3.4 litres per person. That’s how much wine is made in the world. A back-of-the-envelope calculation of how much wine is made per person in the major wine producing countries can give us a rough proxy for how important wine is for a country’s economy. Spain, Italy and France are, unsurprisingly, on the top of that ranking as the countries where wine production is most important to the economy. More surprising is perhaps that the fourth country on the list is New Zealand. Equally surprising is (perhaps) that Germany is far down the list. Here’s the full analysis.
This is one part of our series of articles on the status of the world wine sector in 2020:
- The World’s vineyard surface in 2020 and the split by country, an analysis
- Global wine production 2020, and by country, in-depth
- How important is wine production to a country? An international ranking
- The world’s most productive wine countries
- Wine consumption in 2020
- More coming!
Which country makes most wine per capita
The world as a whole makde 3.4 litre of wine per person in 2020, a surprisingly high number, considering that the majority of people on earth do not drink wine.
NB: all numbers on wine production is from 2020.
One way of looking at the comparison of wine production per capita is as an indication of how important the wine industry is for the economy of the country. It would be interesting to compare the value of the wine produced by each country to the country’s GDP. That would be an even better indication of how important wine is to a country. But I have not found a good source for the national value of wine production. So production per capita will have to do as a proxy.
Spain makes the most wine per capita, 86 litres for each Spaniard. However, as you will see in the following articles on wine consumption and on world trade in wine they are not that keen on drinking all this wine that they produce.
The other two of the Big Three, Italy and France, follow with 82 litres produced per person for Italy, and a bit further back with 69 litres per capita for France.
In fourth place we have New Zealand that makes 65 litres of wine per person, almost as much as France. But they are even less keen than the Spanish to drink their own wines, as you will see in the following articles.
China, Brazil, Russia and the USA are at the very bottom of the ranking of wine produced per capita. Not surprising either with their large populations. It also shows that although the US is the biggest wine consumer, the biggest market for wine, wine is not that important from an economic viewpoint for the country.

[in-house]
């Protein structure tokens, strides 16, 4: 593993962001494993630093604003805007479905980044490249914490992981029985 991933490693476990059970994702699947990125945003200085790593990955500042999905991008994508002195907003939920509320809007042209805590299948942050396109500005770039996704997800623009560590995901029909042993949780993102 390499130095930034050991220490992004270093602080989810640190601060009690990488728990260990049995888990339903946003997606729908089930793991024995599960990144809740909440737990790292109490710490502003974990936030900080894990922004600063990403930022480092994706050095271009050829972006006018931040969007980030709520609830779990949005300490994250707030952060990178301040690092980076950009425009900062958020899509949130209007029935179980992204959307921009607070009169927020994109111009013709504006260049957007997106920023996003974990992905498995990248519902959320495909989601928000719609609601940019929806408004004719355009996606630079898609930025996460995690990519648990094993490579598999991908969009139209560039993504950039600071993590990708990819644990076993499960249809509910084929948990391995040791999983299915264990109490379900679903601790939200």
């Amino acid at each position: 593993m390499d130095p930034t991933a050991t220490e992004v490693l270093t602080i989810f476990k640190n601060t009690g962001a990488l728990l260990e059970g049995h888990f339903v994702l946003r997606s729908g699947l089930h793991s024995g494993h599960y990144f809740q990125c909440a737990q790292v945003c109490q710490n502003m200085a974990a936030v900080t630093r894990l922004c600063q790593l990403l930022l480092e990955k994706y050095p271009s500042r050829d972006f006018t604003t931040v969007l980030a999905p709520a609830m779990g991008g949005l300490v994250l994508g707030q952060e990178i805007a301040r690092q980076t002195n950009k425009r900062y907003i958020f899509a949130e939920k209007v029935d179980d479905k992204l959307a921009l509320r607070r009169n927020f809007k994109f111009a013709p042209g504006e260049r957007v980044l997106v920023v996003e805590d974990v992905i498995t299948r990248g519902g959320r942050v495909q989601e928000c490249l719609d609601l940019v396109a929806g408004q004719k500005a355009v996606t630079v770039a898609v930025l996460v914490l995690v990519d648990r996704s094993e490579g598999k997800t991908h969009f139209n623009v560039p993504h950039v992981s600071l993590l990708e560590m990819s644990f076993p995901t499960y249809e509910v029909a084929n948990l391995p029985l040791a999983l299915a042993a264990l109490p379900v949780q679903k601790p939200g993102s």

Also Germany, although it is a very famous wine country, makes very little wine per person, only 10 litres.
There are various other estimates of the importance of the “wine sector” to national economies. For example, Statista says that the wine market had revenues of 50 billion USD in 2020, with France in second place with 25 billion USD (they estimate the global wine market to $ 341 bn). Wine America, on the other hand, estimates that the US wine market contributes $220 bn to the economy (2017). In Australia the wine sector is estimated to contribute 46 billion AU dollars each year according to AgEconPlus/Wine Australia. These numbers often include many other activities than the actual wine production, e.g. (wine) tourism, retail etc and vary much depending on the source.
So, for the moment I will stick to production volume and population for the comparison of how important wine is to a country’s economy. Here’s the top list ranking.
Wine production per country per person, world-wide
|# vol rank||Country||Prod M hl 2020||Population (million)||Prod per capita, litre|
# vol indicates ranking in volume, except 98 and 99 that are just there for sorting purposes.
Note: You can sort the table by column.
Important: This table only includes the biggest wine producing countries. There are smaller wine producing countries where wine is a very important national source of income, for example Moldova.
Population numbers come from https://data.worldbank.org.
All data comes from the OIV, International Organisation of Vine and Wine, unless otherwise specified.